Cytotoxicity test: To measure the enhanced cytotoxicity, the calcein-AM cytotoxicity assay was performed. Prior to Cytotoxicity assay, target cells were resuspended in RPMI-1640 complete medium at a final concentration of 106 cells/ml and incubated with 10 mM calcein-AM (Invitrogen inc., Grand Island, NY, USA) for 30 min at 37ºC with occasional shaking, treated with 50 mg/ml of mitomycin C for 30 min, and washed three times with RPMI-1640 medium. Effectors and calcein-labeled targets were co-cultured in U-bottom 96-well plates in triplicates for 4 h at 37 ° C in a total volume of 200 ml with various effector/target (E/T) ratios i.e. 1:1, 3:1 and 9:1. Supernatant samples were measured using fluorescence spectrophotometer (FP-6200, Jasco, Japan; exciting filter: 485±9 nm; band-pass filter: 530±9 nm). Data were expressed as arbitrary fluorescent units (AFU). Percent cytotoxicity of the assay was calculated by the following formula: [(test release-spontaneous release)/(maximum release-spontaneous release)] × 100. The maximum release and the spontaneous release represent calcein release from the targets in the medium with and without 2% Triton X-100, respectively.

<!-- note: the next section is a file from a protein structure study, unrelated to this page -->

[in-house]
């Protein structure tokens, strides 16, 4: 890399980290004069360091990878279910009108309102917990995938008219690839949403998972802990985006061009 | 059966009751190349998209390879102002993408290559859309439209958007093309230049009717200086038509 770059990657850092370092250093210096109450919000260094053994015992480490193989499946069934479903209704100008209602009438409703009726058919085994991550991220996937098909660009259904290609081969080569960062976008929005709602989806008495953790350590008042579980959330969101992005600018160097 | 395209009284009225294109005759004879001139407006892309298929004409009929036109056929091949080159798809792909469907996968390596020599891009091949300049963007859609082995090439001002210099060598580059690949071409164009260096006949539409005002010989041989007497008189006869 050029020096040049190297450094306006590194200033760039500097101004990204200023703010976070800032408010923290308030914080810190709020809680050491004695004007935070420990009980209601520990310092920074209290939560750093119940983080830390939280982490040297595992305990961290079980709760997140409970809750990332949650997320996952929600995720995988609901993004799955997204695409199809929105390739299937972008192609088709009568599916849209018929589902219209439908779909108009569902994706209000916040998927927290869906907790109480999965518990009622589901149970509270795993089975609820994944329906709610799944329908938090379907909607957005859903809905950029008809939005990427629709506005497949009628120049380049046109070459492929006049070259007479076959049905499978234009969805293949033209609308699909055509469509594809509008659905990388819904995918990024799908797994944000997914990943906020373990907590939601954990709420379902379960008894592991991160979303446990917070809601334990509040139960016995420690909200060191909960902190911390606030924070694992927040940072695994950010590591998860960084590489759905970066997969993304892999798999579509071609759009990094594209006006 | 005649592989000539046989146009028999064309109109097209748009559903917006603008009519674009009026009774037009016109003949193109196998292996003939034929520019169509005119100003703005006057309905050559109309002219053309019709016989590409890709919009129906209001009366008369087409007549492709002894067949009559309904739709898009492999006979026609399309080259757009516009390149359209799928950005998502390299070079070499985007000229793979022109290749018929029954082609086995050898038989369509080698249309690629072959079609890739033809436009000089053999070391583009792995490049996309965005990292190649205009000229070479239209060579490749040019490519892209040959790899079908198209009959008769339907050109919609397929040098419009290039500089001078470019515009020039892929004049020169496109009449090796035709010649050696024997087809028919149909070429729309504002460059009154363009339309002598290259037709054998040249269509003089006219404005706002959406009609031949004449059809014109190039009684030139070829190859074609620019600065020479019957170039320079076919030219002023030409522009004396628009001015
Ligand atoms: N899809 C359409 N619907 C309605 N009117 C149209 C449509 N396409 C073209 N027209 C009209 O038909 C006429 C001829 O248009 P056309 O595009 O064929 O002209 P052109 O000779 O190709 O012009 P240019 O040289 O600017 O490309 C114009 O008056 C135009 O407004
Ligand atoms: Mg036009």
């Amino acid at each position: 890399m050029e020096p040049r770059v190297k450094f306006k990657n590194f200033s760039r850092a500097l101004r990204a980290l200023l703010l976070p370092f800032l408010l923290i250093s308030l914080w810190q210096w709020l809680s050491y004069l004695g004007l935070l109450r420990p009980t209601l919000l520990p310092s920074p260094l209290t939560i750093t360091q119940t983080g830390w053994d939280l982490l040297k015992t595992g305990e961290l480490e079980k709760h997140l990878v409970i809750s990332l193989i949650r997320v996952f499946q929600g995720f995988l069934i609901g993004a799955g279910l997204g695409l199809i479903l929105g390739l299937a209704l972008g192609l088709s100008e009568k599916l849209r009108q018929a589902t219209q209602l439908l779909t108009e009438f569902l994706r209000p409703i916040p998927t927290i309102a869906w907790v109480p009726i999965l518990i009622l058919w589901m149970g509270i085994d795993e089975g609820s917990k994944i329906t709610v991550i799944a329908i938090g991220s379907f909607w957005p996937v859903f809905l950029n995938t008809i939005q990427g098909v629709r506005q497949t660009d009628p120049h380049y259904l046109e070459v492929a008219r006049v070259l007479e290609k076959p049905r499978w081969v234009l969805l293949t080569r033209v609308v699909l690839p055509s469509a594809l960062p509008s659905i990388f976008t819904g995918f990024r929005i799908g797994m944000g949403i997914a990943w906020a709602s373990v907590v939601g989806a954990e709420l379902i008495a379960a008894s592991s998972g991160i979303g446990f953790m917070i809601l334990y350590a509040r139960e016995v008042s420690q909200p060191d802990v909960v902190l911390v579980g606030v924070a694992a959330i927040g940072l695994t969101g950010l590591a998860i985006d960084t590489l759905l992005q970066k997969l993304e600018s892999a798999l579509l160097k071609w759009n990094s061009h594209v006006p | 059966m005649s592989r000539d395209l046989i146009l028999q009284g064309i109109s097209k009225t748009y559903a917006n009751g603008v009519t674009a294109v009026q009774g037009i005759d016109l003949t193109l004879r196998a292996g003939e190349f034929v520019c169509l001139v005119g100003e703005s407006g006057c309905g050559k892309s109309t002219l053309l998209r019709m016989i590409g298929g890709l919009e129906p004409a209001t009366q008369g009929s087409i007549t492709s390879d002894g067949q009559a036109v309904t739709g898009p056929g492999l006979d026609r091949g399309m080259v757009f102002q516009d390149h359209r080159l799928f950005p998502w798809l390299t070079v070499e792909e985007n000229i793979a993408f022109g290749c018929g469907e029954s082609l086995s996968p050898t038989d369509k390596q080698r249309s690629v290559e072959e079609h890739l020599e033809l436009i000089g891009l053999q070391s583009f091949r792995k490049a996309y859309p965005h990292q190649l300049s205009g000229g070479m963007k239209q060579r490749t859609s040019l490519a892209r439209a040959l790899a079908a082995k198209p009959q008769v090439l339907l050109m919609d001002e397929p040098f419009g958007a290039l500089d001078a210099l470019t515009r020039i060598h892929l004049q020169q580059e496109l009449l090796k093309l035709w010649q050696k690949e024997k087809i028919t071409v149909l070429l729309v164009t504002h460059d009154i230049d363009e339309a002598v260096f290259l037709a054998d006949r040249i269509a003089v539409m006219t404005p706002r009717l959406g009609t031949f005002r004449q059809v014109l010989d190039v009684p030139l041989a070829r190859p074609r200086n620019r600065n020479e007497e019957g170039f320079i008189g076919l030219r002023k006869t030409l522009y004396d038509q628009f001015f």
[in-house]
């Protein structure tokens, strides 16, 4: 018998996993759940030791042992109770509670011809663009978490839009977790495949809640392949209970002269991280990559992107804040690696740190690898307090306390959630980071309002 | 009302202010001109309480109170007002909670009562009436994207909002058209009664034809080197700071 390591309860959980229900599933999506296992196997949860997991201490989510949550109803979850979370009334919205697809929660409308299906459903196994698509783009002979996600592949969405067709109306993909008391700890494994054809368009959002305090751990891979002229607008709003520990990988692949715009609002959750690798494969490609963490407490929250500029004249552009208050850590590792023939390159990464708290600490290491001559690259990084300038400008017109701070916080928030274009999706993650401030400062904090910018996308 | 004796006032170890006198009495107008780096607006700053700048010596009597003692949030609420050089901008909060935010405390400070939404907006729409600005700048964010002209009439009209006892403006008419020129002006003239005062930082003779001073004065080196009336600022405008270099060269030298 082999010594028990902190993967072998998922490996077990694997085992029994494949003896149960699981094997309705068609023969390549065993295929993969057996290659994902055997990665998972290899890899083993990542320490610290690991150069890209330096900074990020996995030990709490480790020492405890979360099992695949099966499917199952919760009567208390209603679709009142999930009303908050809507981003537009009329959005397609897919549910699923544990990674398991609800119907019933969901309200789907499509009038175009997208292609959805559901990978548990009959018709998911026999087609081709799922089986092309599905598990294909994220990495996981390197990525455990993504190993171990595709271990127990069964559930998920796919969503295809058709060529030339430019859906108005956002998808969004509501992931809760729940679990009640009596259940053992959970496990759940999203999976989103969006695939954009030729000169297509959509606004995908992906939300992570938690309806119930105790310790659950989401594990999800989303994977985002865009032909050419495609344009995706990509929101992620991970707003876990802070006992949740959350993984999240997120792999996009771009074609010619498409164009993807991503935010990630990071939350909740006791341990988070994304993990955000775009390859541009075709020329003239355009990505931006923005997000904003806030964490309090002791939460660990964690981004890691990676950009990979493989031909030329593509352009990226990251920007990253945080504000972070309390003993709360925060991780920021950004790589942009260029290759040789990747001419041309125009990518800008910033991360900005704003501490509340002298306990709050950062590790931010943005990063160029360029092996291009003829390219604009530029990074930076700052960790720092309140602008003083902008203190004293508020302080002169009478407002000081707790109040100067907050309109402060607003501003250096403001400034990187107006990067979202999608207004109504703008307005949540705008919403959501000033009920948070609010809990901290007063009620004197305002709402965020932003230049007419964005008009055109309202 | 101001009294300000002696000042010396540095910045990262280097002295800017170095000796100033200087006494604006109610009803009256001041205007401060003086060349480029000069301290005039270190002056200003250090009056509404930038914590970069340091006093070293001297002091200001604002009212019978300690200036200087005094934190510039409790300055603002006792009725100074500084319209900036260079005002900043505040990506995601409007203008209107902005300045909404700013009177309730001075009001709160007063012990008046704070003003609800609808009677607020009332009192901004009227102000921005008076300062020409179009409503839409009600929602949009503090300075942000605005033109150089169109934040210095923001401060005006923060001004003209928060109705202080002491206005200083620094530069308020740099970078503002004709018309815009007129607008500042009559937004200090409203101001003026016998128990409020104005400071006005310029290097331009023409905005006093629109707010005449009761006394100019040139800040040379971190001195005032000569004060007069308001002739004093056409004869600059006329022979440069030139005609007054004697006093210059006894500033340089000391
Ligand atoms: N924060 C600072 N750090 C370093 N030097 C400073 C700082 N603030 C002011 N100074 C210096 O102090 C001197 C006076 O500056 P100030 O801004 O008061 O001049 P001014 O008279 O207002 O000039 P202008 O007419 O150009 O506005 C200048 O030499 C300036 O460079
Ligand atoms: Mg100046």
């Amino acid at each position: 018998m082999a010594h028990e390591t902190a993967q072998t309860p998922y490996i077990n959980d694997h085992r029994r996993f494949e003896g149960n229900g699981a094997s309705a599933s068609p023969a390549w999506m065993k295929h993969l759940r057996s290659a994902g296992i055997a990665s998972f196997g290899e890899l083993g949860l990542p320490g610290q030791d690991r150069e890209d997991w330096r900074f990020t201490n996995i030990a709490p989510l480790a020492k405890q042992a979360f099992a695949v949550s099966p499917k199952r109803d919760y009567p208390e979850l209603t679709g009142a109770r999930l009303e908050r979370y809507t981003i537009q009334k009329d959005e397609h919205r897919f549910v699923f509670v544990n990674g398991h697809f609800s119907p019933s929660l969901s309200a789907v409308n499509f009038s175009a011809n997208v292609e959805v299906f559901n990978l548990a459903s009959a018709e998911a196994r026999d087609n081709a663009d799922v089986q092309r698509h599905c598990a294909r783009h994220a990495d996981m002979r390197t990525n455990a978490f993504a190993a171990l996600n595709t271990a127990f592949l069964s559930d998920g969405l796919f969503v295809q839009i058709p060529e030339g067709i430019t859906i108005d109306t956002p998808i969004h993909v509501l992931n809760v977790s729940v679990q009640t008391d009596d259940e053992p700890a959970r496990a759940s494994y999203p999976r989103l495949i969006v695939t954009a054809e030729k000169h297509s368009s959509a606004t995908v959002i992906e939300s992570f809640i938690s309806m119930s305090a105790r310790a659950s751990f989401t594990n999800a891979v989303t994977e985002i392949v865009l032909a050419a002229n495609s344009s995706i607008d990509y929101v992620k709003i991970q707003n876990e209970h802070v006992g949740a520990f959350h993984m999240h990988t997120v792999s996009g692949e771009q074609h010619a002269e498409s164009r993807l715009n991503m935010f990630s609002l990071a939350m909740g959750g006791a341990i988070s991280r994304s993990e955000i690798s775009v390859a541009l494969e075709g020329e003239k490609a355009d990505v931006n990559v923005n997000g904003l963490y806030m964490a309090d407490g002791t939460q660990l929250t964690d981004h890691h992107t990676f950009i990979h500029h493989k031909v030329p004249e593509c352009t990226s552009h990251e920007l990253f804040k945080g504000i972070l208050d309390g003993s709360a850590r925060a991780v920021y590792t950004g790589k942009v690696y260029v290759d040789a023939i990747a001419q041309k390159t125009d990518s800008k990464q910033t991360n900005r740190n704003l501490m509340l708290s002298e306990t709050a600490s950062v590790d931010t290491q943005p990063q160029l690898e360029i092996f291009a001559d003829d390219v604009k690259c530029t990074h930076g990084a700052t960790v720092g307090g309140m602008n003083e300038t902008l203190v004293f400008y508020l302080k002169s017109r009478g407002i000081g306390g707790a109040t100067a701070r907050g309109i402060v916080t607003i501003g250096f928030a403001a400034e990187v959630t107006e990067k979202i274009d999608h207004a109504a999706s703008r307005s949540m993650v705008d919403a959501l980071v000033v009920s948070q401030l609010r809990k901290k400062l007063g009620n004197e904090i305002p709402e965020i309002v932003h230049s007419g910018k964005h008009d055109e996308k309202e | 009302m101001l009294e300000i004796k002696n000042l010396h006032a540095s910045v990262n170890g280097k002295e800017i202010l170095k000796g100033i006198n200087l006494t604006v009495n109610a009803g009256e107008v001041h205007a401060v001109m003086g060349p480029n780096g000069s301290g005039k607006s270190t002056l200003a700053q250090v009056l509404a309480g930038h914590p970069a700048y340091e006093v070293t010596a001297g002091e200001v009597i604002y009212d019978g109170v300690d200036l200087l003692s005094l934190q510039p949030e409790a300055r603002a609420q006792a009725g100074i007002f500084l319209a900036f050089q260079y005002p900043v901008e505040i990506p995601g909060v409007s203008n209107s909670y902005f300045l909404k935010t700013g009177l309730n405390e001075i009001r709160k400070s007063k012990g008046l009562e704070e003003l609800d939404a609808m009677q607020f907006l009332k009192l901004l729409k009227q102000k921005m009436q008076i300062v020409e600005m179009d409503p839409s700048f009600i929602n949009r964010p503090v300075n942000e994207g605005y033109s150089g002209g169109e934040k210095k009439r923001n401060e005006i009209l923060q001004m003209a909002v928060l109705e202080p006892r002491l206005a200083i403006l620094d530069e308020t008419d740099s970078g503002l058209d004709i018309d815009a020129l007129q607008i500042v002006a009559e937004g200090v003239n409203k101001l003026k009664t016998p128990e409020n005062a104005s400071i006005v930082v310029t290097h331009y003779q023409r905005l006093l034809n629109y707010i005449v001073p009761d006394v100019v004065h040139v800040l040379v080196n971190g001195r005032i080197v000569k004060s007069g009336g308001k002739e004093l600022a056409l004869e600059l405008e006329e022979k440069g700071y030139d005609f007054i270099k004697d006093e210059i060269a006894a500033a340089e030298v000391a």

Production of monocyte-derived DCs from an ESCC patient was confirmed by flow cytometry for CD1a, CD14, CD80, CD86, CD83, and HLA-DR, acting as specific DC markers. CD14 was decreased to less than 1% and CD1a was increased to the average of approximately 95% representing transformation of monocytes into DCs. After 2 days, FACS analysis was performed to detect specific CD markers of matured DCs. CD83 was increased to average of 58.9% confirming the maturation process. The results of flow cytometry for expression of these markers are shown in Table 1.